The narcissist is in a ferocious competition for what he thinks is “real” power, that is, the power to dominate, subvert one’s will for own use and pleasure. His philosophy of life (relationships) is based on the concept of “might makes right,” ruled by jungle-animal instincts, governed — not by the higher brain and frontal cortex, and rather — by the lower brain’s survival system, which is hyper-vigilantly on guard for any signs that his partner is attempting to take over control of their den.

4. Both hold limiting beliefs about having “magical” powers.

A codependent believes her worth, as a human being, depends on proving to the world that she can “keep her man” and relationship in tact, and that they way a woman does that is with the “magical” powers that only women have to make or break a man’s masculinity. Thus, she must never do anything that would make him feel “uncomfortable” as a man, such as to ask him to be romantic, communicate like two partners, make suggestions, try to influence decisions, say no to something he wants (especially sex), and in general, to never expect him to be interested in any “things” that only the female-sex, or gays, should be interested in.

A narcissist believes his worth, as a human being, either overtly or covertly, depends on proving he has “magical” powers to “fix” (socialize) his partner, similar as a parent does with a child, to get her to never question him, to feel ashamed or fearful of every bringing up her “emotional” stuff, etc., but especially to get her to  “man up,” to be more callous, cruel and detached in dealing with her own or the children’s “softness” or “hurts”; and thus to “fix” and eliminate any of her tendencies toward emotional “craziness,” whining for closeness, connection, and the like.

5. Both have unrealistic expectations for self and other. 

The codependent is consumed by expectations that, if she makes sure her only pleasure is making him feel loved, respected, important and valued, and never thinking about her own needs, wants, dreams, pain, etc., she will gain his approval and trust, and that then somehow or someday he will express love and kindness in return, and will see all her efforts and the pain she’s had to endure, and thus, all her efforts were not in vain. Thus, once she satisfies all of the requirements, the narcissist will somehow grant her the fairy tale life, because he will at last want to give her the love and appreciation she yearns for, without her ever asking.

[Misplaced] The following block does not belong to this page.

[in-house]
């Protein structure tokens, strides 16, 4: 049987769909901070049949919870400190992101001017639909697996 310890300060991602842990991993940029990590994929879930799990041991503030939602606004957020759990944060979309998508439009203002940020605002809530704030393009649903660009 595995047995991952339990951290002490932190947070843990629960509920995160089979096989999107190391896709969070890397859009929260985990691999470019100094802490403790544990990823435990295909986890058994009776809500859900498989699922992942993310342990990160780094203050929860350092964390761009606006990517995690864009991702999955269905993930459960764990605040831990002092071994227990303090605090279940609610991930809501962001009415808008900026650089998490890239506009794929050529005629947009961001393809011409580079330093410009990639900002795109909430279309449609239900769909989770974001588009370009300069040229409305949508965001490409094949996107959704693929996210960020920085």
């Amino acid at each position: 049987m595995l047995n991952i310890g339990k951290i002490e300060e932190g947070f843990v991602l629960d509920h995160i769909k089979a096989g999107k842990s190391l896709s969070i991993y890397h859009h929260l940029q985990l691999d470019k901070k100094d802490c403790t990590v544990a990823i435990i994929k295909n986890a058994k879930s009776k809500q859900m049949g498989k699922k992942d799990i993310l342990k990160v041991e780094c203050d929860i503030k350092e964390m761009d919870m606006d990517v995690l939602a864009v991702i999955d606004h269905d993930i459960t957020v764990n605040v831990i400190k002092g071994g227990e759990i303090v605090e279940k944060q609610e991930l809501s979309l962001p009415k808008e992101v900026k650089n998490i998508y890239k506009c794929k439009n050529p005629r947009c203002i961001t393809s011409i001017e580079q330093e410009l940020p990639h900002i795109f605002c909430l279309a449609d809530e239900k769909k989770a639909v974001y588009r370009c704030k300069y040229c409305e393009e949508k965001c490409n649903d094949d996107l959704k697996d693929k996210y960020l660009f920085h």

The narcissist is consumed by expectations that, if he makes sure he stays in control, doesn’t give her an inch of “control,” display his superior use of skills, strategies, fear- and punitive tactics, etc., like a child, she will realize this was for her own good, and will willingly want to obey and be grateful for all his efforts to fix her “emotional craziness,” and understand she was born to bring him comfort and pleasure, and deny her own self. Thus, once he trains her to only attend to his needs, wants, pain, pleasure, that he can shape her behavior, emotions and thoughts, so that she not only obeys at will, and never complains about what he does or how cruel he is, she will also somehow see this was her only pleasure all along, and that living with him is like heaven.

6. Both are “needy” or dependent on the other to feel worthy and alive.

The codependent depends on her partner to fulfill a “neediness” to prove her self-worth, by sacrificing her self and needs, ultimately gain the other’s approval, to feel deserving of love and affection, appreciated for all her sacrifice.

The narcissist’s unhealthy “need” is an unhealthy “neediness” for others to subjugate themselves, their needs and wants, in order to make them feel that they have proven they are “good enough” and have proven their superiority, and ability to dominate.